How Mass Violence Affects Family Members of Victims

The Oct. 1 mass shooting of people attending a country music concert in Las Vegas ended 59 lives, left nearly 500 others wounded and created thousands of other victims: relatives and loved ones of those who were gunned down or injured at the show. More such victims were created on Halloween when an apparent terrorist allegedly inspired by the Islamic State killed at least eight people and injured 11 others when he drove a rented truck through a busy bike path.

Many relatives, spouses, partners and close friends of people who are killed, injured or traumatized during an act of mass violence suffer from anxiety, nightmares, sadness and feelings of guilt that they couldn’t protect the victim or weren’t there when it happened, says Jeffrey R. Gardere, a board certified clinical psychologist and assistant professor of behavioral medicine at Touro College of Osteopathic Medicine in Middletown, New York. After an act of mass violence, such as a shooting with multiple victims, relatives and other people close to victims “may also experience survivor’s guilt and anger at the shooter and society for allowing this to happen,” Gardere says.

The number of people coping with the emotional fallout of being close to someone victimized by mass violence numbers well into the thousands in recent years: In June 2016, a gunman fatally shot 49 people at the Pulse nightclub in Orlando, Florida, and wounded 53 others. In December 2015, a married couple opened fire at a holiday party in San Bernardino, California, killing 14 people and injuring another 22. Three years earlier, in December 2012, a gunman shot and killed 20 children and six adults at Sandy Hook Elementary School in Newtown, Connecticut. And in the single worst act of mass violence in the U.S., more than 2,700 people were killed in the attacks on 9/11.

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An array of symptoms can plague people close to victims of mass attacks, experts say. Typically, between 10 and 40 percent of survivors — including people who were injured during the assault and their relatives and close friends — experience post-traumatic stress disorder, says Leo Flanagan, Jr., a trauma and resilience psychologist with Tuesday’s Children. The organization is a nonprofit created to support people affected by the 9/11 terrorist attacks, including relatives of the nearly 2,800 people killed that day. Learning that a relative or close friend was killed, injured or threatened with death or serious injury can put someone at risk for PTSD, according to the American Psychiatric Association’s Diagnostic and Statistical Manual of Mental Disorders, or the DSM-5. People with PTSD may experience nightmares, hypervigilance, mood changes, emotional distress and a loss of interest in their usual activities, according to the DSM-5.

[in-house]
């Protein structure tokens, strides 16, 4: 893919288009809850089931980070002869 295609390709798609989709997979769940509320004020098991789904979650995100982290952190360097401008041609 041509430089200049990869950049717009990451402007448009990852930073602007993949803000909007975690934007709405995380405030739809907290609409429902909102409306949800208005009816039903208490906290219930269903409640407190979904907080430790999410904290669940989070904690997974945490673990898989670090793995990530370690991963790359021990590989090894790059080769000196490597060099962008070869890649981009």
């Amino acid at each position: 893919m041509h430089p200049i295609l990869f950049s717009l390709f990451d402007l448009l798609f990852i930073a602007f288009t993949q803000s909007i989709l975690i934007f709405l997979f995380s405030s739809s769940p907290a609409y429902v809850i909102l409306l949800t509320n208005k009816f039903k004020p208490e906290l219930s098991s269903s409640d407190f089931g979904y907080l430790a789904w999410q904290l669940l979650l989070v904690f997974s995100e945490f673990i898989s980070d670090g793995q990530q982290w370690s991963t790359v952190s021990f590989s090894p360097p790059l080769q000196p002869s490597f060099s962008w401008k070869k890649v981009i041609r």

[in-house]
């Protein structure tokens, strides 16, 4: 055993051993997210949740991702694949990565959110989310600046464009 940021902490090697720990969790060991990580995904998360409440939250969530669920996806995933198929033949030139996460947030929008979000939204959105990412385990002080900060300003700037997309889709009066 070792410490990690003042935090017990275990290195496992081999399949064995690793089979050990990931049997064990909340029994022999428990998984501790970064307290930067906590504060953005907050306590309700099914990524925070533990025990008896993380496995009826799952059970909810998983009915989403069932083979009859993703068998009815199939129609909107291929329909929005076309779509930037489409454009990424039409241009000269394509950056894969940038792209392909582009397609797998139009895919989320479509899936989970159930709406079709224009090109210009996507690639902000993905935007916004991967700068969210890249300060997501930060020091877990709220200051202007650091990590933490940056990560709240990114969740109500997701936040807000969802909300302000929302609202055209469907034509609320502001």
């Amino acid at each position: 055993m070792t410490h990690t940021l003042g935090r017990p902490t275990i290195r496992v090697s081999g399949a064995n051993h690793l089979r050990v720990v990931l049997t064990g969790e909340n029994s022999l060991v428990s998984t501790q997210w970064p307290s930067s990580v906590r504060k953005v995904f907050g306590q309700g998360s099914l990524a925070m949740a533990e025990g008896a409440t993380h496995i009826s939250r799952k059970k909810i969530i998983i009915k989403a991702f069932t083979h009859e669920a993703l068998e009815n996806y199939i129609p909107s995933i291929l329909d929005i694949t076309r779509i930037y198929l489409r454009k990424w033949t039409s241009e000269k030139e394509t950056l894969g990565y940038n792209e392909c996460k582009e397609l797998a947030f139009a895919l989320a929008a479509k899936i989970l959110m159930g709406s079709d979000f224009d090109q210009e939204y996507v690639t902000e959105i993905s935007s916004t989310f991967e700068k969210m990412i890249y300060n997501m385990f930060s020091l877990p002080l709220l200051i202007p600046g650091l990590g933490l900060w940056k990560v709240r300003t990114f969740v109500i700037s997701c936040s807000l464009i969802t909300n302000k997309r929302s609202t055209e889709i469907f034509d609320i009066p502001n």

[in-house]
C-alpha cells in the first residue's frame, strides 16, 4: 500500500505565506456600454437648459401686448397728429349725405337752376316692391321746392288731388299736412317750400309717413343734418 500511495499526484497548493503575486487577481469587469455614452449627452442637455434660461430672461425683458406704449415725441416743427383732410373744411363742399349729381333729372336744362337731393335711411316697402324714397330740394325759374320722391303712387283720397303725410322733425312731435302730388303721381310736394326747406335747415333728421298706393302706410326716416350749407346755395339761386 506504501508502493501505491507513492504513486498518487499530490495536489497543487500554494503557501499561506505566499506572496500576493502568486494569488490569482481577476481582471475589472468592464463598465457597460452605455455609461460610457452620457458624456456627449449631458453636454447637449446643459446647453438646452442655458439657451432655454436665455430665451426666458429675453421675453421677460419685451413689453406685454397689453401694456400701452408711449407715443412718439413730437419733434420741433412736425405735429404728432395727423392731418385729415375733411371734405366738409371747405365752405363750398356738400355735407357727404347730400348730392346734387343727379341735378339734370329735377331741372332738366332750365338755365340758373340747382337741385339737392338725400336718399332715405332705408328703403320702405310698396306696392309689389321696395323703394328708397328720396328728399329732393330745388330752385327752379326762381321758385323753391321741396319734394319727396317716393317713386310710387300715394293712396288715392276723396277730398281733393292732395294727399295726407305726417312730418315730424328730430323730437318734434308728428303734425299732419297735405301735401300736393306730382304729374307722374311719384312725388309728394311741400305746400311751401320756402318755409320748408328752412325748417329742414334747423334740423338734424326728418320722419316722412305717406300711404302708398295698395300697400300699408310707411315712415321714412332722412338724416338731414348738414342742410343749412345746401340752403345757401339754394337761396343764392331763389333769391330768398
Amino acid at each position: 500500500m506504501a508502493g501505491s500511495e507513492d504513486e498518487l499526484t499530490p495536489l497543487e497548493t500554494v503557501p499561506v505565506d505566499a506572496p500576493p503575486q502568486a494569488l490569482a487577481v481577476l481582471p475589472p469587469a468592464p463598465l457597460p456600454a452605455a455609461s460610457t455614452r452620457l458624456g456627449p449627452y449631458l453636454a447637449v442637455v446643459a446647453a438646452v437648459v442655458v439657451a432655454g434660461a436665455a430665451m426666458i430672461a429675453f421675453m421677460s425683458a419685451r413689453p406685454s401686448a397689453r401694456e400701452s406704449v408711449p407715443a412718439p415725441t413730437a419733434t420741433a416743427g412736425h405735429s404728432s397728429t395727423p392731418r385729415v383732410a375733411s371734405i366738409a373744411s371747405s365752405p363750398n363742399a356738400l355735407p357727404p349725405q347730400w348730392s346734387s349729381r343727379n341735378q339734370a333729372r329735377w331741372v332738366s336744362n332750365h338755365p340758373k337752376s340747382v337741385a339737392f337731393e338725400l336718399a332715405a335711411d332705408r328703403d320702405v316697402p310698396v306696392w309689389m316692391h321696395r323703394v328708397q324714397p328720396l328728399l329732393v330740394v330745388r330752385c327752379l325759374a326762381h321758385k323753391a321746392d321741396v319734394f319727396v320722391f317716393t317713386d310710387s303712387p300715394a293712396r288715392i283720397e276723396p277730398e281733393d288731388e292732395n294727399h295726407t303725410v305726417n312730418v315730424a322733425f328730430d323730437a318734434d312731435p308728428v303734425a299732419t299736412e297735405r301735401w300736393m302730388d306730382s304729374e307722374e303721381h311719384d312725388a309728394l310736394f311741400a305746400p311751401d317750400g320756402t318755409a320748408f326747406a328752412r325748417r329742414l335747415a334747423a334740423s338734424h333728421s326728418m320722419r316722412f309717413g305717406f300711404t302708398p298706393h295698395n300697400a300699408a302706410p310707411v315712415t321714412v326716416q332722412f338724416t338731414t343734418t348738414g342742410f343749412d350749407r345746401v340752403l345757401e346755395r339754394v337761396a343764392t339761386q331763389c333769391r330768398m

Feelings of guilt are also common among relatives and others close to victims of mass violence, experts say. In the wake of an attack like the shootings in Las Vegas, it’s common for many family members, partners and close friends of victims to feel like they could and perhaps should have done something to protect their loved one, says Dr. Don Mordecai, Kaiser Permanente’s national leader for mental health and wellness. Some relatives and close friends will lament: “I shouldn’t have let them go,” Mordecai says. “Some will believe if they’d been there they could have shielded or protected their loved one.”

Be aware if you’re having trouble sleeping, eating too little or too much, having difficulty concentrating, feeling unusually irritable, experiencing short-term memory loss and nightmares or isolating from people you are close to. If one or more of these symptoms persist for more than two to four weeks, you may be suffering emotional fallout connected to mourning or helping a loved one who was a victim, says Stephanie Dowd, a child clinical psychologist who specializes in mood disorders at the Child Mind Institute in New York City.

Maintaining one’s own mental health while providing emotional support to a loved one can be challenging. Experts recommend these strategies: